Mr Sam Henderson was once one of the most prominent figures in the financial planning industry as CEO of Henderson Maxwell, television show host, and an occasional columnist for the Australian Financial Review. However, in April 2018, Mr Henderson was subject to questioning by the Banking Royal Commission after reports of bad advice being issued by his firm, his staff impersonating clients, and attempting to silence the claim with the Financial Planning Association (FPA).

Allegations of flawed advice

In late 2016, Ms Donna McKenna sought financial planning advice from Henderson Maxwell. She was drawn to Mr Henderson because of the ‘Financial Adviser of the Year’ award he received from the Association of Financial Advisers (AFA) and his regular media appearances on Sky Business. 

Despite her deferred benefit superannuation scheme, which would have incurred significant penalties if certain actions were taken prematurely, Mr Henderson advised her to make decisions detrimental to her financial interests. He advised her to roll over all her superannuation into a Henderson Maxwell managed self-managed super fund (SMSF), sell her shares and investments to his financial planning business, Henderson Maxwell, and give the firm all her cash.

Ms McKenna’s deferred benefit superannuation scheme meant if she had rolled over all her balance before the age of 58, she would have forfeited her right to $500,000. Mr Henderson’s statement of advice presented to Ms McKenna did not take this into account. 

The recommendation to switch to all in-house products had various costs, including plan preparation, establishment, brokerage, and ongoing fees. This also meant that notwithstanding the $500,000 lost, if the advice had been taken, Ms McKenna would have also been paying significantly higher fees than she would have been paying on her existing superannuation account and other investments.

This advice not only contravened Section 961B of the Corporations Act (2001) (Cth), which provides that a financial advisor must act in the best interests of the client in relation to the advice, but it also breached the FPA Professional Code's "client first" provision, which mandates prioritising clients' interests over the personal gain of the financial advisor.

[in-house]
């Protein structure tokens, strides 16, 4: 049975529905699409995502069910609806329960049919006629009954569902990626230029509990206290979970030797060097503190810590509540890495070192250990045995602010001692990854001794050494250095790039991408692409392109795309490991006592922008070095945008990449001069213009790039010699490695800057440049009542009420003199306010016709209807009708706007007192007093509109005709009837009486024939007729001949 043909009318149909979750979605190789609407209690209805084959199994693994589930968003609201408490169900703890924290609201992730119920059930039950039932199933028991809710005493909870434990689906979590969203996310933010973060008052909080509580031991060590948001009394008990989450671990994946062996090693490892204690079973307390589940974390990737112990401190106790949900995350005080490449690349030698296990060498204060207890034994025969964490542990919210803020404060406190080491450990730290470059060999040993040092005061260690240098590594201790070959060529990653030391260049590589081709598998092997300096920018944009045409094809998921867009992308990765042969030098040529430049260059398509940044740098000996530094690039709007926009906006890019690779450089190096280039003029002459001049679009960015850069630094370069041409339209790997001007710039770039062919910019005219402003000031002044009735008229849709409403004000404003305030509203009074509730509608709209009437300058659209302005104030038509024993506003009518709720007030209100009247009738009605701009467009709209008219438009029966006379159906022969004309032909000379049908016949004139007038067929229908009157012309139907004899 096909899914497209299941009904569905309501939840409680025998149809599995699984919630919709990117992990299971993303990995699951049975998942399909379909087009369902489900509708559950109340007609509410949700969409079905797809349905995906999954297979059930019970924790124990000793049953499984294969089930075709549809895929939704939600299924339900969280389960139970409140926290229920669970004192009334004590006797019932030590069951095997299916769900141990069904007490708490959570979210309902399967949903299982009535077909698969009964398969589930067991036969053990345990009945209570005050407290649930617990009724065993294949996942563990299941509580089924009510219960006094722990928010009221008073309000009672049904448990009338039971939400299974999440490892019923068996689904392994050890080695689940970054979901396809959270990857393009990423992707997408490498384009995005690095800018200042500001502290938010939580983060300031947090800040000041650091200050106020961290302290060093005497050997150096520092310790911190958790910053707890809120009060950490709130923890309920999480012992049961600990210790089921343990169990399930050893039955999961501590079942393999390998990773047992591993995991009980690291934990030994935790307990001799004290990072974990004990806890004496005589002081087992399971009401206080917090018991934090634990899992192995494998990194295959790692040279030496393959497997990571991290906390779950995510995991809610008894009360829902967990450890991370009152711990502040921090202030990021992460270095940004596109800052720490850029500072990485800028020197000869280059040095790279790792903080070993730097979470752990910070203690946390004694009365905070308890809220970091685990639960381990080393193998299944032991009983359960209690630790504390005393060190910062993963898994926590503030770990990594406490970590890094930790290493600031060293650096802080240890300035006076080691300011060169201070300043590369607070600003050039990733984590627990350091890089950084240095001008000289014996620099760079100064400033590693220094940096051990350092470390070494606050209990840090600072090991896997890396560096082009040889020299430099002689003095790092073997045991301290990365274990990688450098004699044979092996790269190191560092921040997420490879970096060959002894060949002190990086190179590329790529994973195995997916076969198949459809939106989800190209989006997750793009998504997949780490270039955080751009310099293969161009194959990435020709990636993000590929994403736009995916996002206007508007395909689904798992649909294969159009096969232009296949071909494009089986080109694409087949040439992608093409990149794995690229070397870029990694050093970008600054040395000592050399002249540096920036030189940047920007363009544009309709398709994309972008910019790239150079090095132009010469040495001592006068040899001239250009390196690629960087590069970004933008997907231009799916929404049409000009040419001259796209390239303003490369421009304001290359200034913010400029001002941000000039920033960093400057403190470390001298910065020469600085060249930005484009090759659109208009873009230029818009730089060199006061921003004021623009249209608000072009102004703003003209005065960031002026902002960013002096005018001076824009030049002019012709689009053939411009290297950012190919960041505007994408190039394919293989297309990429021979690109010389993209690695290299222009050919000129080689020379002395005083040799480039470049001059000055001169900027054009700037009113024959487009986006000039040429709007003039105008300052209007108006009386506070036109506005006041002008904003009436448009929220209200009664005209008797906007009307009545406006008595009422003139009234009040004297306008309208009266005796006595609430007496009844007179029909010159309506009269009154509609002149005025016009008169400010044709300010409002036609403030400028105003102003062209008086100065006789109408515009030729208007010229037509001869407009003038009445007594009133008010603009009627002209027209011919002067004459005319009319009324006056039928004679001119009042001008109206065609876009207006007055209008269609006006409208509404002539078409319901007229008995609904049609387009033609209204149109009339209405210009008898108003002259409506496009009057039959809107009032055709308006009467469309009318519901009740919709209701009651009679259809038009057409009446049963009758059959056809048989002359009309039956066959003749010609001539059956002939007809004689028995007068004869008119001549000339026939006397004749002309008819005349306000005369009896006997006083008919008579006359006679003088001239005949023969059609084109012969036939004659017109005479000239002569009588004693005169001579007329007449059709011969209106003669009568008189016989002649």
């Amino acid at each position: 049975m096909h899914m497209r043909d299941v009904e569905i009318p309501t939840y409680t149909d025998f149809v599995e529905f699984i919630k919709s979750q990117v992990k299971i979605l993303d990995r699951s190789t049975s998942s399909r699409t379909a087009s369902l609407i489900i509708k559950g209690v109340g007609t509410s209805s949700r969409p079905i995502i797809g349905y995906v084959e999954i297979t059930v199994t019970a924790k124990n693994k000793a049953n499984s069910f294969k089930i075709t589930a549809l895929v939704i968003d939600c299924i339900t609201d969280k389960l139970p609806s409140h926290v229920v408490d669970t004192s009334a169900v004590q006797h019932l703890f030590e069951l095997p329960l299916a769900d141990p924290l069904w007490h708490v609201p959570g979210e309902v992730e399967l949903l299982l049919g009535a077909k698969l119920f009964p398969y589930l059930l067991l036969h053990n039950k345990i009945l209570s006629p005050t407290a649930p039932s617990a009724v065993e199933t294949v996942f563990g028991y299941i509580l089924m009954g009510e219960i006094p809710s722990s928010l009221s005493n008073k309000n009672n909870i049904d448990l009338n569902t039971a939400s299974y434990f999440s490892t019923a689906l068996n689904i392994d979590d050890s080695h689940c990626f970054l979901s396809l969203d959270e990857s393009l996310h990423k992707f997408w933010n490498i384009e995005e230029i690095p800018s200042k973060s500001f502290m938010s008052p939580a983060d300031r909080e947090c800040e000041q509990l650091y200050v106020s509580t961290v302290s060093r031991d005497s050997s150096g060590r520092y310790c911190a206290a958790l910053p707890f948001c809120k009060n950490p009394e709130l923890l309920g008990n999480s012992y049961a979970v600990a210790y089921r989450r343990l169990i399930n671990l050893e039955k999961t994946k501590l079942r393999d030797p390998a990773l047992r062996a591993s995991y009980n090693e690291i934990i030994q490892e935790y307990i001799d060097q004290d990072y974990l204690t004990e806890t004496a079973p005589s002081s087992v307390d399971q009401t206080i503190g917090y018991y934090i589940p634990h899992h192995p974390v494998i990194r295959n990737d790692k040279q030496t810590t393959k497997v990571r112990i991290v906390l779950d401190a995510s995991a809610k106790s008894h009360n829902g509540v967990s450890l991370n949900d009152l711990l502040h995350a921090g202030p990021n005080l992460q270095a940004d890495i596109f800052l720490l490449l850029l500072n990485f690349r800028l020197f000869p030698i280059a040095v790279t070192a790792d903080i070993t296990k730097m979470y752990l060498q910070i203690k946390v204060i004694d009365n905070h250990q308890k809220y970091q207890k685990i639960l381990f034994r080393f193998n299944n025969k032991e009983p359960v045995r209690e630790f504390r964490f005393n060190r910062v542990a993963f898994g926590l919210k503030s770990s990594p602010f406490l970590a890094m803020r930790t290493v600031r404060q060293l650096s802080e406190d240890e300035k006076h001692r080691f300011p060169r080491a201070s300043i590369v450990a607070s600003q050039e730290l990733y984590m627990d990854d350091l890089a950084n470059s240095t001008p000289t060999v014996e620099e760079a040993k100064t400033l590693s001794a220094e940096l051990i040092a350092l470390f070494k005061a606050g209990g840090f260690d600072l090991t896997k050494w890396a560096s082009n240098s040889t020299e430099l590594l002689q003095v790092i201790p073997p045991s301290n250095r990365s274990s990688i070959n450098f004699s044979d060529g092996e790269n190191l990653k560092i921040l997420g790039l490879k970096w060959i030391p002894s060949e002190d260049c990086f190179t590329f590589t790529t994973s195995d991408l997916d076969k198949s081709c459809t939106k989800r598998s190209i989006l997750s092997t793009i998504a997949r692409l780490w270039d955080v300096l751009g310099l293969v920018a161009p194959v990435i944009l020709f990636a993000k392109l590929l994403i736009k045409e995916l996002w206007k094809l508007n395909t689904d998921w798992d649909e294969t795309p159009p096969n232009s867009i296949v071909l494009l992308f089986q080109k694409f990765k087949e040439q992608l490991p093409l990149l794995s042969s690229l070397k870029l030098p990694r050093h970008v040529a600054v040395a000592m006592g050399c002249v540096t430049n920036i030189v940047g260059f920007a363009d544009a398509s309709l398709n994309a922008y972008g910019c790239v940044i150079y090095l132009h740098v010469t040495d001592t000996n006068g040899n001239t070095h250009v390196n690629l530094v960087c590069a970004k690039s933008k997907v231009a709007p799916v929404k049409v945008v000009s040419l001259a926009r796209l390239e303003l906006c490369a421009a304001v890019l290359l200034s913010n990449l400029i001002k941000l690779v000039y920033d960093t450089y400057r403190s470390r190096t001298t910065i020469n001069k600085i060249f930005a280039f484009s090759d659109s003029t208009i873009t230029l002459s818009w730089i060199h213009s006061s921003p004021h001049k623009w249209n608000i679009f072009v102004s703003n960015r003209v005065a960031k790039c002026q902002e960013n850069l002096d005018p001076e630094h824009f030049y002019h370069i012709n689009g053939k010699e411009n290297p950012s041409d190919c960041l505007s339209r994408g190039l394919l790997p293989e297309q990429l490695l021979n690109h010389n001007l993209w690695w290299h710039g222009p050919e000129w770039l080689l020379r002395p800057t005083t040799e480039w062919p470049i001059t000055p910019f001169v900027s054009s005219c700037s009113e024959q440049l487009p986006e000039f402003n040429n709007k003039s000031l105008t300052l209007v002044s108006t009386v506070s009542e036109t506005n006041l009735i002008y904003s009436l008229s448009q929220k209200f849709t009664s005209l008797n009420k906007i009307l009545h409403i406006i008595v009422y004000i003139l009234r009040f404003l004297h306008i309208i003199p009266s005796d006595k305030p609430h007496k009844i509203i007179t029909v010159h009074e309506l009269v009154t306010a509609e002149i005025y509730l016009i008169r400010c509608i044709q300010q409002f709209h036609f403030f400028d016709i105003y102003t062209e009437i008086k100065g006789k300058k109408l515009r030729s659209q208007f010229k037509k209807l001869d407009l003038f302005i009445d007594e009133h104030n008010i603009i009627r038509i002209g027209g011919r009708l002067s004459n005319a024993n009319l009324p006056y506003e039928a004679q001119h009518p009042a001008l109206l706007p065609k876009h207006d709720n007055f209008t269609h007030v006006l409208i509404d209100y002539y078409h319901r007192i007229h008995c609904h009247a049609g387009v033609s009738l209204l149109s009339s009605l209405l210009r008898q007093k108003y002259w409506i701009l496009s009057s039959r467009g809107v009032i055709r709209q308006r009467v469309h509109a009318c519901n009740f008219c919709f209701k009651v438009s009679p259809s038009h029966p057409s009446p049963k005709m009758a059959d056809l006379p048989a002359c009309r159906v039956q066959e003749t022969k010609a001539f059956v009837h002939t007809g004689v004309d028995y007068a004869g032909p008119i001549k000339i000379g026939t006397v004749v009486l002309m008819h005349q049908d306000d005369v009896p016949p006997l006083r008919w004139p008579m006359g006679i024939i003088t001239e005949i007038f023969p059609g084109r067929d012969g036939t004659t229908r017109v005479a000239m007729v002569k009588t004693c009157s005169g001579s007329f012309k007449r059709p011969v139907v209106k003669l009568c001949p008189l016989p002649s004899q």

Impersonation of clients

Damning evidence was presented during the Banking Royal Commission, revealing instances where employees of Henderson Maxwell impersonated Ms McKenna in telephone conversations with her superfund. 

During these telephone conversations, the employee was told that a half-a-million-dollar penalty would be applied if the fund was rolled over. Despite being aware of these actions, Mr Henderson failed to take appropriate disciplinary measures. He refused to terminate the employment of the customer service officer who impersonated Ms McKenna because the firm “was like family”. This violated the integrity principle within the FPA code, which demands honesty and good faith in professional dealings.

Communication with the FPA

Throughout the investigation, Mr Henderson maintained communication with the FPA, often requesting confidentiality and disparaging Ms McKenna. In the emails to the investigating officer, he personally criticised Ms McKenna’s career, labelled her as “aggressive” and “nitpicking”, and referred to the situation at hand as a “storm in a teacup”. He also emailed the CEO of the FPA, complaining about the process and investigating officer and described the matter as minor. Such conduct breached the professionalism principle outlined in the FPA Professional Code, which requires respect and courtesy towards clients and fellow professionals.

Additional findings and legal ramifications

In 2020, Mr Henderson was brought back into the spotlight for the wrong reasons after he pleaded guilty to charges of dishonest conduct and making false representations. These are offences pursuant to sections 1041G and 952D(2)(a)(ii) of the Corporations Act (2001) (Cth). This resulted in a monetary fine of $10,000 and a recognisance bond, further underscoring the seriousness of his misconduct for a period of two years.  

As a consequence of these actions, Mr Henderson was banned from the finance sector for three years, and his reputation was irreparably damaged.

Takeaways

This matter serves as a cautionary tale, emphasising the legal and ethical obligations of financial advisers to act in the best interests of their clients. The case against Henderson Maxwell underscores the importance of adherence to both statutory laws and professional codes of conduct in the financial services industry.

The regulatory actions taken against Mr Henderson and Henderson Maxwell demonstrate the commitment of authorities to uphold integrity and accountability within the financial sector. They also serve as a reminder of the imperative for financial professionals to maintain the highest standards of ethics, honesty, and professionalism in their practice.

This communication provides general information which is current as at the time of production. The information contained in this communication does not constitute advice and should not be relied upon as such. Professional advice should be sought prior to any action being taken in reliance on any of the information. Should you wish to discuss any matter raised in this article, or what it means for you, your business or your clients' businesses, please feel free to contact us.

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Helene Chryssidis

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Alice Lynch

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